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Why Shell Isn’t Giving Up On The Arctic Just Yet


As summer approaches, Arctic sea ice will start to melt away. That will open up the region for oil and gas exploration. In American waters, Royal Dutch Shell (NYSE: RDS.A) is the only company braving the remote location and unique conditions in the Arctic.

Shell is not new to Alaska – it drilled the state’s first offshore oil field in the Cook Inlet in 1963. The company moved onto the Arctic in the late 1980s, drilling in the Chukchi and Beaufort Seas only to abandon them after a few short years due to their high costs amid a period of low oil prices.

But Shell returned in a big way in the mid-2000s, buying up the rights to a lot of acreage offshore Alaska in 2005 and 2007. After several years of preparation and delays due to regulatory hold ups and sea ice challenges, Shell took the plunge in 2012. The year was plagued by mishaps and false starts. Shell narrowly escaped without a major disaster, after its drill ship ran aground during a rough storm.

After a cooling off period, Shell is back at it again, gearing up for the summer of 2015 to finally get things right.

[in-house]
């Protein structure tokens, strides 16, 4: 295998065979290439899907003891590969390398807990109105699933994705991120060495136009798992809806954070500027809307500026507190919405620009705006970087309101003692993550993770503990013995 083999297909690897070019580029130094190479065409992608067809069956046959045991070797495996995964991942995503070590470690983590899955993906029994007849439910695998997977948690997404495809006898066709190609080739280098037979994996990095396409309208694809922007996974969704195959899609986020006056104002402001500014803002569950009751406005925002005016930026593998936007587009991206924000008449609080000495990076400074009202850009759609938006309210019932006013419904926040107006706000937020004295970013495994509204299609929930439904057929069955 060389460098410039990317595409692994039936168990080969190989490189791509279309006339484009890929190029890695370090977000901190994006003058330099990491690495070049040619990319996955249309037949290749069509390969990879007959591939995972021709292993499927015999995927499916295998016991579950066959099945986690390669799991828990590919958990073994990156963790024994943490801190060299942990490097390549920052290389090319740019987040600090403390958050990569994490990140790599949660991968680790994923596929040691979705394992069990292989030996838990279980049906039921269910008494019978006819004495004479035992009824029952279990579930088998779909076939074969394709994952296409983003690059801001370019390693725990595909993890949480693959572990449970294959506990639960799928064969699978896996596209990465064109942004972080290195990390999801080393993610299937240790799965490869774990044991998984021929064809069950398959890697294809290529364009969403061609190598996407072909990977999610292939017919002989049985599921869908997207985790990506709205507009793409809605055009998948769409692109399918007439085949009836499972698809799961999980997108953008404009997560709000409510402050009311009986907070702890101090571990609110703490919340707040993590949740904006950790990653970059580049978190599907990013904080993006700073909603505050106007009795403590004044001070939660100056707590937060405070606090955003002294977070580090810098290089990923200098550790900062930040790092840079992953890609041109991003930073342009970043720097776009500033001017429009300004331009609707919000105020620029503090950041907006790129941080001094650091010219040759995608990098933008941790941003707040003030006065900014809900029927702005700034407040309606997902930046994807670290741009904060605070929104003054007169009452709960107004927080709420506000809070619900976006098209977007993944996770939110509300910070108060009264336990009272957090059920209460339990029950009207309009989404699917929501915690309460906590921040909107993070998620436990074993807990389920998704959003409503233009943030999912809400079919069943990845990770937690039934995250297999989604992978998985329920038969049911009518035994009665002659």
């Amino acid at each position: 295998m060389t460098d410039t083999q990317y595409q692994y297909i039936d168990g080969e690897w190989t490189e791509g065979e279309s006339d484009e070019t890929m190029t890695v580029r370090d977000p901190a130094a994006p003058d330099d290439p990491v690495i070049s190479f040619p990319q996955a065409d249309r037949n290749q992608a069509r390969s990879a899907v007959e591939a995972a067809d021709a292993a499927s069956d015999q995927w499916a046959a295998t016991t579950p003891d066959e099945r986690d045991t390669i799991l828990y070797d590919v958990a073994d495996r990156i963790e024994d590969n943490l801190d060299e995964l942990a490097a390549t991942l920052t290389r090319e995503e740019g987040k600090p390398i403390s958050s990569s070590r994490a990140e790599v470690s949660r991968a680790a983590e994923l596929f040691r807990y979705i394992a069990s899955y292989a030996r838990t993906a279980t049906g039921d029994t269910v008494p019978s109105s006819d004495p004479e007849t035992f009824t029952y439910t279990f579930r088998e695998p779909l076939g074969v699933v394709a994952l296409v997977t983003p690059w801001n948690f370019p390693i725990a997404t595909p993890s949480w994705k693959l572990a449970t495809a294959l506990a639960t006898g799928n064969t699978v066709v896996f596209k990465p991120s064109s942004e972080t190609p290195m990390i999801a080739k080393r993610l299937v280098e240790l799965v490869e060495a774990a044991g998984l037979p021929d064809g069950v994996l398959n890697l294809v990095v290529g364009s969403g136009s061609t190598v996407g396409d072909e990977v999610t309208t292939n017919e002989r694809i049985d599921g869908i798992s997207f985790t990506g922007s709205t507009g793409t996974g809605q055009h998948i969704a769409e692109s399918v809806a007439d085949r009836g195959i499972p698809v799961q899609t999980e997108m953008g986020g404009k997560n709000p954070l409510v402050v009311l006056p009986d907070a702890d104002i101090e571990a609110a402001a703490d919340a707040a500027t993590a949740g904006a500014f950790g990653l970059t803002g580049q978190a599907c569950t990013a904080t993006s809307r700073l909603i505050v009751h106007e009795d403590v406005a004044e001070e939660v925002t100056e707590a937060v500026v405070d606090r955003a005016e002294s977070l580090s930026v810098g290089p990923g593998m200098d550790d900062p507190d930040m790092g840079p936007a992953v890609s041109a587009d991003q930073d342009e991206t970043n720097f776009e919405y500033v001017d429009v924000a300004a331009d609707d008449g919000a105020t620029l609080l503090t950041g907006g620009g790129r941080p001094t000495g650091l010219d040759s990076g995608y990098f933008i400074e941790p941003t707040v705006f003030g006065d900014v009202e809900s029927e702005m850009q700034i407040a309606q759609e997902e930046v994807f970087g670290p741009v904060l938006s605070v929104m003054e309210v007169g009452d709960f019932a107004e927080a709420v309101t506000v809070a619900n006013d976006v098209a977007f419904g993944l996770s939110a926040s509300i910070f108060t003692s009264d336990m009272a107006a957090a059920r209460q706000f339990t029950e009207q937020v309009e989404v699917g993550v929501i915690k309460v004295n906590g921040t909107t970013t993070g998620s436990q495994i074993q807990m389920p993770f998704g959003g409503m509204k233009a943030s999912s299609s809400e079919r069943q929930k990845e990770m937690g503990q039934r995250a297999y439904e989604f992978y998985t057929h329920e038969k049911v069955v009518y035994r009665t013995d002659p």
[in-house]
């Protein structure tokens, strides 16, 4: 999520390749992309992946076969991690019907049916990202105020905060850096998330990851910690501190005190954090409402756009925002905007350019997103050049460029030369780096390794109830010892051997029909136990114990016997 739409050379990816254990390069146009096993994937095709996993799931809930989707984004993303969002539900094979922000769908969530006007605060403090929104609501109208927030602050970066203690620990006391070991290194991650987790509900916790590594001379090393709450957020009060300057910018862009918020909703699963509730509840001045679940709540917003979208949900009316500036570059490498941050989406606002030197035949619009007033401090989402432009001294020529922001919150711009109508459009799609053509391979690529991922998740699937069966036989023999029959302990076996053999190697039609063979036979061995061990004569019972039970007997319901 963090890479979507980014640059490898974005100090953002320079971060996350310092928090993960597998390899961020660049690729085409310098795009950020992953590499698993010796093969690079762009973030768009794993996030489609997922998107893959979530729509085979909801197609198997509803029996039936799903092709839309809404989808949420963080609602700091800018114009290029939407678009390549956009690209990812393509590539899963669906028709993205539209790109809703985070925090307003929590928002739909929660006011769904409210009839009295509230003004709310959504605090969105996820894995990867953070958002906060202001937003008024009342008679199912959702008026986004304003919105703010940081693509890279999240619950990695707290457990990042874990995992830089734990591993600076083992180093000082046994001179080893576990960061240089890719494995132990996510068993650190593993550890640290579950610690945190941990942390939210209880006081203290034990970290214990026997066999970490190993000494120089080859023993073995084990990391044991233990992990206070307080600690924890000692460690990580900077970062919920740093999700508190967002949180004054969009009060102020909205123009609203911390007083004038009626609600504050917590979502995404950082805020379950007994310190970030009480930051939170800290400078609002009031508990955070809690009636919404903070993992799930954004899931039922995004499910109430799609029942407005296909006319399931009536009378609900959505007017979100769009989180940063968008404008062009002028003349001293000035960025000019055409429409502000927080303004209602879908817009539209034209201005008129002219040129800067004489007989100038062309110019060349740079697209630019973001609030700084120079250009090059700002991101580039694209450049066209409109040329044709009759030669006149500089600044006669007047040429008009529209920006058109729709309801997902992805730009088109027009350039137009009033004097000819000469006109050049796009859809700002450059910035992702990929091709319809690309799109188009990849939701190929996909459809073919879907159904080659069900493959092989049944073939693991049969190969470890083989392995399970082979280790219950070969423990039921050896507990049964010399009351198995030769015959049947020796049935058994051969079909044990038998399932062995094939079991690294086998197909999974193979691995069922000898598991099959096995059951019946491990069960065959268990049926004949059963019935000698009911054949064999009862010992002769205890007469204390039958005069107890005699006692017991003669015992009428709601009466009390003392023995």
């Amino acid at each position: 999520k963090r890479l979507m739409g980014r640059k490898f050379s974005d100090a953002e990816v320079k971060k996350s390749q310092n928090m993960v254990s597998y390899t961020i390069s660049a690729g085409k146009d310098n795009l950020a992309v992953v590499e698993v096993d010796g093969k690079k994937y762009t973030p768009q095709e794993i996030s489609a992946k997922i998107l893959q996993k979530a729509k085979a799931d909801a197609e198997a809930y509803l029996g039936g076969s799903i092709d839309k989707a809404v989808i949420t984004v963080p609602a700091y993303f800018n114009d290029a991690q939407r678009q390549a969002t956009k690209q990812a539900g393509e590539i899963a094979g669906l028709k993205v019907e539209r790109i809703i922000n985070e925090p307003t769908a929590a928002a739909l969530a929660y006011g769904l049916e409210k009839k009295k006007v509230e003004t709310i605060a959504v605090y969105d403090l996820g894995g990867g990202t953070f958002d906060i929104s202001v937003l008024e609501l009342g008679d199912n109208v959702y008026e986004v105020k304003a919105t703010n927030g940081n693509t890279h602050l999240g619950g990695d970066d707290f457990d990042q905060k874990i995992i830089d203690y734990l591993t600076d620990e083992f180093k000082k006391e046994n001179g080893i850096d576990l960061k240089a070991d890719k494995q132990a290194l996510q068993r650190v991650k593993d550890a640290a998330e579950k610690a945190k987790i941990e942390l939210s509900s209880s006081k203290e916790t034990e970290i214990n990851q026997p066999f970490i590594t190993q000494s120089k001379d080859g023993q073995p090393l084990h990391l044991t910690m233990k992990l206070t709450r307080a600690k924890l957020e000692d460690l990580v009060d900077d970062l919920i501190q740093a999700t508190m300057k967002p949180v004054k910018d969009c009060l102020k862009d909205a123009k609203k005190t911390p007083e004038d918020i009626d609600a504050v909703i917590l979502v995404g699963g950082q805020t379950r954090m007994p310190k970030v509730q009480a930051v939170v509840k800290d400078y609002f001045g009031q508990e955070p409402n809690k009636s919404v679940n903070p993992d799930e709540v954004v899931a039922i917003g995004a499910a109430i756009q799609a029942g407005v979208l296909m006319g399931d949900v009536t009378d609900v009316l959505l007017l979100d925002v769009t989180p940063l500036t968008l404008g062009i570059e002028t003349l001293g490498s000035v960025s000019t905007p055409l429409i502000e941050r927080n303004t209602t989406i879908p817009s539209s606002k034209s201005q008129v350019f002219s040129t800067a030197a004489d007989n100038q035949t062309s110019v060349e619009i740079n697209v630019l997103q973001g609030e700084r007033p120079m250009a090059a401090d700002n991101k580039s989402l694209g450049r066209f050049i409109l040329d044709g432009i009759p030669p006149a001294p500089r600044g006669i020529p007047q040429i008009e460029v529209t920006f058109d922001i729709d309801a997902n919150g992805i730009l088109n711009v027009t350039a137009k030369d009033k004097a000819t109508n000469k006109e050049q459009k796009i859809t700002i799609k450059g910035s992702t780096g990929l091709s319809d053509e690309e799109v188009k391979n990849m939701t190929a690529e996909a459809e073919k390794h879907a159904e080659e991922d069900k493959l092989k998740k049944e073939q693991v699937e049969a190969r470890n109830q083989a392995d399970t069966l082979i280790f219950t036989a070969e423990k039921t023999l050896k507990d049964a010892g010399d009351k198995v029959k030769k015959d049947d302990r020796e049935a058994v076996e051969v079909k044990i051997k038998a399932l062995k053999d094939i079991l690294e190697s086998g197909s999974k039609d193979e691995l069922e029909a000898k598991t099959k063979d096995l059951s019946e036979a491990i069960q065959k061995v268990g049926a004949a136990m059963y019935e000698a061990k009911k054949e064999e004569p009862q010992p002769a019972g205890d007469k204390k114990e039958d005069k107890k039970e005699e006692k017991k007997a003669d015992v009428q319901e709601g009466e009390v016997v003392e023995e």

Exploration Plan

The Arctic near Alaska is thought to hold nearly 30 billion barrels of oil and over 221 trillion cubic feet of natural gas. Shell snatched acreage in both the Chukchi and Beaufort Sea, spending over $2 billion on Chukchi leases alone. It will limit its drilling focus to the Chukchi for now. The map below shows Shell’s acreage off the northwest coast of Alaska, depicted in orange.


It’s all about the Burger

Shell is targeting the Burger prospect. Shell drilled its first well in the Burger prospect in 1989 and 1990. Despite encountering significant reserves of gas, Shell plugged the well and closed up its operations. But now that it is returning to the Arctic, Shell once again has the Burger at the top of its list.

Environmental group Oceana argues that the economics of Shell’s entire Arctic campaign – which for now, is limited to the Burger prospect – hinge on the possibility of finding a very large oil deposit. Oceana points to comments made by Shell’s CFO on the earnings call for the third quarter of 2013. Discussing project economics, CFO Simon Henry said “That allocation to Alaska will be…it’s a bit of a binary outcome, there is either bigger oil there or there isn’t,” he said. Backing up their claim that the Burger is not economical, Oceana points to a government study that found the Burger a highly speculative play. “Even under a very optimistic set of assumptions, Burger is a marginal development opportunity,” the now-defunct Minerals Management Service concluded in 2004.